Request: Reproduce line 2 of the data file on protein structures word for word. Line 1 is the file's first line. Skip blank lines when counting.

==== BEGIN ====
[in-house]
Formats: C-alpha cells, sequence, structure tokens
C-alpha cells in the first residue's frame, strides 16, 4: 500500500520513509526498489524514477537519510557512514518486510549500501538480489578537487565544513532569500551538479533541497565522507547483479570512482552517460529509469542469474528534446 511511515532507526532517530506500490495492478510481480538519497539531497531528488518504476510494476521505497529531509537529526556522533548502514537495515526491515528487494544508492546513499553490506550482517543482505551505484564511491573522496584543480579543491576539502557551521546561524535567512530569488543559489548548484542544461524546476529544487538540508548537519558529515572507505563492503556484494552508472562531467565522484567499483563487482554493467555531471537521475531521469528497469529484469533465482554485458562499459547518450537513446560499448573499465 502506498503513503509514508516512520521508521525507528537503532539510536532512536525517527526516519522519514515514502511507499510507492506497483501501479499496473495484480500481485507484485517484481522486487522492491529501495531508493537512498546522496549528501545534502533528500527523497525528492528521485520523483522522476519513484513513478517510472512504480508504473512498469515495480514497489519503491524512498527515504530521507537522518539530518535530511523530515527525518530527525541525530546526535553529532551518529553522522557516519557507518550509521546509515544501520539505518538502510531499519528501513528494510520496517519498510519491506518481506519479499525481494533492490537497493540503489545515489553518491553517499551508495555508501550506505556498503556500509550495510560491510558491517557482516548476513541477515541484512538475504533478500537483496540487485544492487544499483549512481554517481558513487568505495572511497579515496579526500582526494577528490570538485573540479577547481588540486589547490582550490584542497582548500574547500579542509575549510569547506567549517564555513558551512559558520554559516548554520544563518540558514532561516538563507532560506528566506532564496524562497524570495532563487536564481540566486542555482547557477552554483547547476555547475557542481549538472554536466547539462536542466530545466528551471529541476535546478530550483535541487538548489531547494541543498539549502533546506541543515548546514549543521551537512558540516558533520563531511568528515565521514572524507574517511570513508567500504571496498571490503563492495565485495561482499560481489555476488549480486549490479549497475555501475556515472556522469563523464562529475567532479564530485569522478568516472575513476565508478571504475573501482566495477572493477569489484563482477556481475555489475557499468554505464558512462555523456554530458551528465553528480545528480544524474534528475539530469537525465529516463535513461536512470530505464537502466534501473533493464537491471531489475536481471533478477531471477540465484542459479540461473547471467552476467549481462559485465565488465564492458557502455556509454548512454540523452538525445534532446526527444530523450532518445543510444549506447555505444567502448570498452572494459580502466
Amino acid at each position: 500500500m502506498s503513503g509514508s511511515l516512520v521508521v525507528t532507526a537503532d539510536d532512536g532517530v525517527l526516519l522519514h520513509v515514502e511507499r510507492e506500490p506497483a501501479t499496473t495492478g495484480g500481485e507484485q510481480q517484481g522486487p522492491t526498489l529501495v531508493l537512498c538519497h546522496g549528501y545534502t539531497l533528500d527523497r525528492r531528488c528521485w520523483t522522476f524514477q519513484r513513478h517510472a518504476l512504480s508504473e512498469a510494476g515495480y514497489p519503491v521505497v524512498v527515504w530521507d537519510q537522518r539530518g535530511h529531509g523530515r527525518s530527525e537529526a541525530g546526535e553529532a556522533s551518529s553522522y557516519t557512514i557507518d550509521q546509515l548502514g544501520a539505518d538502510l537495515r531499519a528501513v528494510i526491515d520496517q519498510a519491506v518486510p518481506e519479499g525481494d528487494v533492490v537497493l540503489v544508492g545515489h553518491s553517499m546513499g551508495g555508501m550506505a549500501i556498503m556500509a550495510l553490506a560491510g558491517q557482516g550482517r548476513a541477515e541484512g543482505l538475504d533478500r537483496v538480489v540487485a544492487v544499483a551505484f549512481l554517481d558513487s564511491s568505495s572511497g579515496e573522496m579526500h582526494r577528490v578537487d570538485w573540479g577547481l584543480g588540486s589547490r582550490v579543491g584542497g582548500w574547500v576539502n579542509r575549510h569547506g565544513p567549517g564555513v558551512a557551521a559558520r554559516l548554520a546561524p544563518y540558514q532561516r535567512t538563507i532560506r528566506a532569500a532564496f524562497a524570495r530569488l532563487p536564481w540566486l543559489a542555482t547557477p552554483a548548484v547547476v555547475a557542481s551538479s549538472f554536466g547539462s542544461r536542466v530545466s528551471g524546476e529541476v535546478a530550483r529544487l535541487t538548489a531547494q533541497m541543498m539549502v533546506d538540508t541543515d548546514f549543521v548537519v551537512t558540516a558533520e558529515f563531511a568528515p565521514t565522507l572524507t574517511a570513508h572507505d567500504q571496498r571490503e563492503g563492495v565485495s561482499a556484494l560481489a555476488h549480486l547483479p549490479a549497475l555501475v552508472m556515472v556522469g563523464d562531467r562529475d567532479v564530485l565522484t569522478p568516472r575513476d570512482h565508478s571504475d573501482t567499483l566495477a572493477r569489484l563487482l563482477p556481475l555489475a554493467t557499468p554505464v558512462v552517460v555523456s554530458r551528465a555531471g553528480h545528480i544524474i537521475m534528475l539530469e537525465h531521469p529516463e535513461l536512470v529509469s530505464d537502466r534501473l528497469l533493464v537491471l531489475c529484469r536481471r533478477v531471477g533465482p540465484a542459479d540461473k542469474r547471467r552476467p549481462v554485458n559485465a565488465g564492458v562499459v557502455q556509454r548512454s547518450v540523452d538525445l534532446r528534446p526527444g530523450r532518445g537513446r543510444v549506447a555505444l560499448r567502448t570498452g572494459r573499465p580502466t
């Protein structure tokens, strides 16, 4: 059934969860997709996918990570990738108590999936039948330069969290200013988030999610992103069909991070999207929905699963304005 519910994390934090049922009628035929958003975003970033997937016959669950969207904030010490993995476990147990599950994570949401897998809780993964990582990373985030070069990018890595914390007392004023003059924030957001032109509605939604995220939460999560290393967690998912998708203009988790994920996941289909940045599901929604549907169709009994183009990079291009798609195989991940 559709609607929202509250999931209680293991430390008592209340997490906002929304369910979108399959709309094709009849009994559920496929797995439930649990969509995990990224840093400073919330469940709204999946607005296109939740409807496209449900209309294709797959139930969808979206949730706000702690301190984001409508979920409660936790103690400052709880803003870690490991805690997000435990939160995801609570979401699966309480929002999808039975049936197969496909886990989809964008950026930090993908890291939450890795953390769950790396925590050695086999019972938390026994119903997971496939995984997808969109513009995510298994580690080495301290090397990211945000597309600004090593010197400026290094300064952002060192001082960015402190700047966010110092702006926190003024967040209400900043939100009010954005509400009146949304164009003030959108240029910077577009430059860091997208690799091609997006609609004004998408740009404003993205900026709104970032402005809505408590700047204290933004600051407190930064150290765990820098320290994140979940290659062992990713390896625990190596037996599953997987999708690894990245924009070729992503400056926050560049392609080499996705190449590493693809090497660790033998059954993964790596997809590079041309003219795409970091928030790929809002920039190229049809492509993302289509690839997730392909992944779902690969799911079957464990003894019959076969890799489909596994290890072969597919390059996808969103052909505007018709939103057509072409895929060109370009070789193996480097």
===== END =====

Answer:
Formats: C-alpha cells, sequence, structure tokens